Life insurance (or life assurance, especially in the Commonwealth of Nations) is a contract between an insurance policy holder and an insurer or assurer, where the insurer promises to pay a designated beneficiary a sum of money (the benefit) in exchange for a premium, upon the death of an insured person (often the policy holder). Depending on the contract, other events such as terminal illness or critical illness can also trigger payment. The policy holder typically pays a premium, either regularly or as one lump sum. Other expenses, such as funeral expenses, can also be included in the benefits.
Life policies are legal contracts and the terms of the contract describe the limitations of the insured events. Specific exclusions are often written into the contract to limit the liability of the insurer; common examples are claims relating to suicide, fraud, war, riot, and civil commotion.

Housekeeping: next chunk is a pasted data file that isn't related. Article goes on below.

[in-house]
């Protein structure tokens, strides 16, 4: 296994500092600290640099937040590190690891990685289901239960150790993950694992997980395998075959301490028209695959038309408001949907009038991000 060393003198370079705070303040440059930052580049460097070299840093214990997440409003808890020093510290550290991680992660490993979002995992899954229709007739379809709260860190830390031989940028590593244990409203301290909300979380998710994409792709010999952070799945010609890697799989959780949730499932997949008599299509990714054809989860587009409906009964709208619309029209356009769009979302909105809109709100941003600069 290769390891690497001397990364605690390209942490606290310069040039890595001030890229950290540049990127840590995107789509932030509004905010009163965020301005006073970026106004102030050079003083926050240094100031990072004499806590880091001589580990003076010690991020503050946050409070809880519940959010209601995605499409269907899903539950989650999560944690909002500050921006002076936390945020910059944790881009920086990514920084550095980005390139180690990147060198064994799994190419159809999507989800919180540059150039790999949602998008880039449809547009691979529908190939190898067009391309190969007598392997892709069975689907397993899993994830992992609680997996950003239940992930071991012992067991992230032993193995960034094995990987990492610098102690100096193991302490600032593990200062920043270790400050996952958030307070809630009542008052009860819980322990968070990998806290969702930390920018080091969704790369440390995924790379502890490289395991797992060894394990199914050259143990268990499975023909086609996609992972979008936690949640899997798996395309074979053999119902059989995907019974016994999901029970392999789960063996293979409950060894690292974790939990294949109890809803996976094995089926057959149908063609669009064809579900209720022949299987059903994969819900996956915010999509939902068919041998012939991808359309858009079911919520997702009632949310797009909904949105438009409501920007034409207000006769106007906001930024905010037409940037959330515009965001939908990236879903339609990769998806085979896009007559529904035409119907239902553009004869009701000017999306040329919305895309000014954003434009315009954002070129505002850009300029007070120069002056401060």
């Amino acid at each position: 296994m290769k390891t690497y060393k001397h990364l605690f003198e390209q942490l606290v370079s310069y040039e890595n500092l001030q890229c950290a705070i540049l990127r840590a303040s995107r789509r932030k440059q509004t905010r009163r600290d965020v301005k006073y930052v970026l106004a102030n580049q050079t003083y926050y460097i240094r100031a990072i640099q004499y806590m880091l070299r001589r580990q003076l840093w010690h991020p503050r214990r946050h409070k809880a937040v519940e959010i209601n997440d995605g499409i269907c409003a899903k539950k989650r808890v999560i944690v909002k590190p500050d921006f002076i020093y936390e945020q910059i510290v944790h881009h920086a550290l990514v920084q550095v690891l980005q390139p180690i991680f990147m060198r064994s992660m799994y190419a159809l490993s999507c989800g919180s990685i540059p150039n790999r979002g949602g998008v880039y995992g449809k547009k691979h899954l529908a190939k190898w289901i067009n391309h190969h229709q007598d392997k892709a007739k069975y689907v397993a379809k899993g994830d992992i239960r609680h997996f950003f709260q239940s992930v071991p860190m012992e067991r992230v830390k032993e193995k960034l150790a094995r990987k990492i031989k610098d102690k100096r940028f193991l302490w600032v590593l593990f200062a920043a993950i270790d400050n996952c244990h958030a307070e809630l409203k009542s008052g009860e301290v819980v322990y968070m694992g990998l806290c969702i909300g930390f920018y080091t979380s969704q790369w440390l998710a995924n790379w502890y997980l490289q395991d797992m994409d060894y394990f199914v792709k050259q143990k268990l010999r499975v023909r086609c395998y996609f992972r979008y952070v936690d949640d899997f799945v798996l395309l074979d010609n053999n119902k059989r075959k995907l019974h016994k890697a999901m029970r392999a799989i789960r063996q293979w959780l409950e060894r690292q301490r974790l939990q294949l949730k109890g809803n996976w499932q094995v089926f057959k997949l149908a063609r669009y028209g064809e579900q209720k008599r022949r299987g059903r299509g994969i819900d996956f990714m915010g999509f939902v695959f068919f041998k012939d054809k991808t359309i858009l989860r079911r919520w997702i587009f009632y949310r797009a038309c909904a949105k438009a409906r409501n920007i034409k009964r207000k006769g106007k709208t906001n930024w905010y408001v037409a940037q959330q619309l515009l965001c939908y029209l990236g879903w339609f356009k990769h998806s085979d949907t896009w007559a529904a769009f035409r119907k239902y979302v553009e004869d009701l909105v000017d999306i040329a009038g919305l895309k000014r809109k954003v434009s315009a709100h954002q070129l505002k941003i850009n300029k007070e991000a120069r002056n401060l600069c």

Modern life insurance bears some similarity to the asset management industry and life insurers have diversified their products into retirement products such as annuities.
Life-based contracts tend to fall into two major categories:
- Protection policies: designed to provide a benefit, typically a lump sum payment, in the event of a specified occurrence. A common form—more common in years past—of a protection policy design is term insurance.
- Investment policies: the main objective of these policies is to facilitate the growth of capital by regular or single premiums. Common forms (in the U.S.) are whole life, universal life, and variable life policies.